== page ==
More than a month and half after opposition rebels took to the streets of Libya to fight Moammar Gadhafi's security forces, the Obama Administration said Thursday that the U.S. is mulling ideas on how to respond.
The situation has intensified and estimates of those killed by Gadhafi forces in a barrage of aircraft bombings and street battles vary. Opposition members tell The Examiner that help this late in the game may not do much good.
"Why was no one there for us," said one Libyan opposition member to The Examiner. "Why are they not helping us now?"
US Ambassador to the United Nations Susan Rice told reporters Thursday "the U.S. view is that we need to be prepared to contemplate steps that include, but perhaps go beyond, a no-fly zone at this point.”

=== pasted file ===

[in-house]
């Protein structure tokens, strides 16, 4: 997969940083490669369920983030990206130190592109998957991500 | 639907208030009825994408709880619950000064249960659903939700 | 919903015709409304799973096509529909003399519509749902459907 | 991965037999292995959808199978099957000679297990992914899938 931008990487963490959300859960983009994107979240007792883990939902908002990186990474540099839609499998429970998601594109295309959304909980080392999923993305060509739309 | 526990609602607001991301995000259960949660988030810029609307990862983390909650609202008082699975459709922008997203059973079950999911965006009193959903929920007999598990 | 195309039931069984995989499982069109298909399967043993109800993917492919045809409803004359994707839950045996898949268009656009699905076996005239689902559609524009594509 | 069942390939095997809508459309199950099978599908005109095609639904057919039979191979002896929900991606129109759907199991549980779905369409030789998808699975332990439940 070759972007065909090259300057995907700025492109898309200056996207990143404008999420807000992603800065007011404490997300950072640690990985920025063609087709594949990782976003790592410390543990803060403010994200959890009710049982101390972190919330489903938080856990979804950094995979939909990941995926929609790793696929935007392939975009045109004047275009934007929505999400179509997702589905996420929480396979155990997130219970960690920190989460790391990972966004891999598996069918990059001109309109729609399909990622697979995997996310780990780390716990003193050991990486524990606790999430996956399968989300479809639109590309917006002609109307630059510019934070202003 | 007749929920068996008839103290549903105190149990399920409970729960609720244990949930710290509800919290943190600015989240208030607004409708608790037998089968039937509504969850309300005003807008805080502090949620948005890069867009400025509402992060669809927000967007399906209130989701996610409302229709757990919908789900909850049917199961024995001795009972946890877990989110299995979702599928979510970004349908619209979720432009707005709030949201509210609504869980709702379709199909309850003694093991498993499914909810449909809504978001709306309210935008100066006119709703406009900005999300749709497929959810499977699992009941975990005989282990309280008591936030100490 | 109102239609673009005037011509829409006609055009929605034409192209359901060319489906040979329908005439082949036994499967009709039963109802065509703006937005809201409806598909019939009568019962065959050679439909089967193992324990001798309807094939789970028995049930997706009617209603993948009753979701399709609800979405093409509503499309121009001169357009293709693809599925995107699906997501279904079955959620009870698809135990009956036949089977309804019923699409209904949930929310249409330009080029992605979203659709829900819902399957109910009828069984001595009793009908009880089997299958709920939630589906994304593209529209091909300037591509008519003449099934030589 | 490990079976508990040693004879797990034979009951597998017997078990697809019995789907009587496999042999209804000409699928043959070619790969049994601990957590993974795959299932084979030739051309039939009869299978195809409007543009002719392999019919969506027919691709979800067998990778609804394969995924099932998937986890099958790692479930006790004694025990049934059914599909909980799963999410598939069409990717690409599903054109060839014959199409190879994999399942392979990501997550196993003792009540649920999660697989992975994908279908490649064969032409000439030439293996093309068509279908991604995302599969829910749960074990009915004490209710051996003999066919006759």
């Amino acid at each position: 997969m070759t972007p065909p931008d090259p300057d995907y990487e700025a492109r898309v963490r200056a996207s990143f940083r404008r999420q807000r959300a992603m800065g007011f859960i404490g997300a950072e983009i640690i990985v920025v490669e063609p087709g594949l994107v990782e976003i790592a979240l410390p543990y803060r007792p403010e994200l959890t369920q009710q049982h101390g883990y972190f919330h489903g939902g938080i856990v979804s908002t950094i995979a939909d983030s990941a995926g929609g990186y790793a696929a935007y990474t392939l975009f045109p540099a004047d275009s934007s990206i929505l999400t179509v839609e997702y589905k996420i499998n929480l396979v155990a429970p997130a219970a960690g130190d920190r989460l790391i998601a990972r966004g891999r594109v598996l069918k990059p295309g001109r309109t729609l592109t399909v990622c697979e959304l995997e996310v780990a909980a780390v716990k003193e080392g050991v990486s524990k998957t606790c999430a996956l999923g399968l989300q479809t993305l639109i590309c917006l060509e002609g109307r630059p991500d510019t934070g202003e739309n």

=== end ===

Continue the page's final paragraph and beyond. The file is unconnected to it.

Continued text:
James Phillips, senior fellow at the Heritage Foundation and expert on North Africa, told The Examiner that the administration's failure to aide the opposition will be chalked up as one of the administration's best missed opportunities to get rid of Gadhafi.
"It seems like psychologically the tide has really turned," he said, referring to Gadhafi's gains in the past week against the rebels. "The Obama administration fumbled an opportunity to dislodge Gadhafi, by punting the ball to the UN security council for considerations on a military action. The Administration knows that anything the UN security council does will be a day late and a dollar short."
Phillips said "if Gadhafi consolidates control in Libya again there will be tremendous popular resentment against the Obama administration in the region."